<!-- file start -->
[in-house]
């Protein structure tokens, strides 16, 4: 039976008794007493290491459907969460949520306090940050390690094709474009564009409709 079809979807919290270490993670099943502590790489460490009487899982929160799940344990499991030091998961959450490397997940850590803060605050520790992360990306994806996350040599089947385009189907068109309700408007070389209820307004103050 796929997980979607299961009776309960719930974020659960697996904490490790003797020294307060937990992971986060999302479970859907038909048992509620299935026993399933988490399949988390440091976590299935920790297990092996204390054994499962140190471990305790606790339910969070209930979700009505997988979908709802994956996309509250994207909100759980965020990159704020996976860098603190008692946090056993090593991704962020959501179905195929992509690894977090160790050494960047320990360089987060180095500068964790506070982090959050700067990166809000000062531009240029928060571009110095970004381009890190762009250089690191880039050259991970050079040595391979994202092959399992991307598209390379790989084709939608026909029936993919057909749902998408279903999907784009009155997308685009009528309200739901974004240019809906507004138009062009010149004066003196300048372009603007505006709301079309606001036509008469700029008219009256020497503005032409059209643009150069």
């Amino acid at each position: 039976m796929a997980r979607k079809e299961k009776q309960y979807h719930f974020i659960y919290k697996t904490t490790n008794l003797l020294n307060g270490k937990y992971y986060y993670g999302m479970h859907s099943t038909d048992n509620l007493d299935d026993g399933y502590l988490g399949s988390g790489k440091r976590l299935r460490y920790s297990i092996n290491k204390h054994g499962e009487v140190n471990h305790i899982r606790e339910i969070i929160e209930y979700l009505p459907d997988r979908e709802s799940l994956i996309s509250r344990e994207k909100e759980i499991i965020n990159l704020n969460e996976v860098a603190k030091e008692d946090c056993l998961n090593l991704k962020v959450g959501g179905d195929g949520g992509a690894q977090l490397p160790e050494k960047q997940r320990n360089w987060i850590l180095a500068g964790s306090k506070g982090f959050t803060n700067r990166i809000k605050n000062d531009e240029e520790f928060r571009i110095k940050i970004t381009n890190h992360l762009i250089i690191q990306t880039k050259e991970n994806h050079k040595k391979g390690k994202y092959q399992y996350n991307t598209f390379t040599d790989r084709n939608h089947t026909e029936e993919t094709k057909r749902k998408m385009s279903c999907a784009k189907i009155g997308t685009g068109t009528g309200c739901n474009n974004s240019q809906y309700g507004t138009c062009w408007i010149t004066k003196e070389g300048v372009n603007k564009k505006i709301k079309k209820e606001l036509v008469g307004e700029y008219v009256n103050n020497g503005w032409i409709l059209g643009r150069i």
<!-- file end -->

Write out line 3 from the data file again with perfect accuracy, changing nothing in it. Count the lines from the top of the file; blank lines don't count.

């Amino acid at each position: 039976m796929a997980r979607k079809e299961k009776q309960y979807h719930f974020i659960y919290k697996t904490t490790n008794l003797l020294n307060g270490k937990y992971y986060y993670g999302m479970h859907s099943t038909d048992n509620l007493d299935d026993g399933y502590l988490g399949s988390g790489k440091r976590l299935r460490y920790s297990i092996n290491k204390h054994g499962e009487v140190n471990h305790i899982r606790e339910i969070i929160e209930y979700l009505p459907d997988r979908e709802s799940l994956i996309s509250r344990e994207k909100e759980i499991i965020n990159l704020n969460e996976v860098a603190k030091e008692d946090c056993l998961n090593l991704k962020v959450g959501g179905d195929g949520g992509a690894q977090l490397p160790e050494k960047q997940r320990n360089w987060i850590l180095a500068g964790s306090k506070g982090f959050t803060n700067r990166i809000k605050n000062d531009e240029e520790f928060r571009i110095k940050i970004t381009n890190h992360l762009i250089i690191q990306t880039k050259e991970n994806h050079k040595k391979g390690k994202y092959q399992y996350n991307t598209f390379t040599d790989r084709n939608h089947t026909e029936e993919t094709k057909r749902k998408m385009s279903c999907a784009k189907i009155g997308t685009g068109t009528g309200c739901n474009n974004s240019q809906y309700g507004t138009c062009w408007i010149t004066k003196e070389g300048v372009n603007k564009k505006i709301k079309k209820e606001l036509v008469g307004e700029y008219v009256n103050n020497g503005w032409i409709l059209g643009r150069i």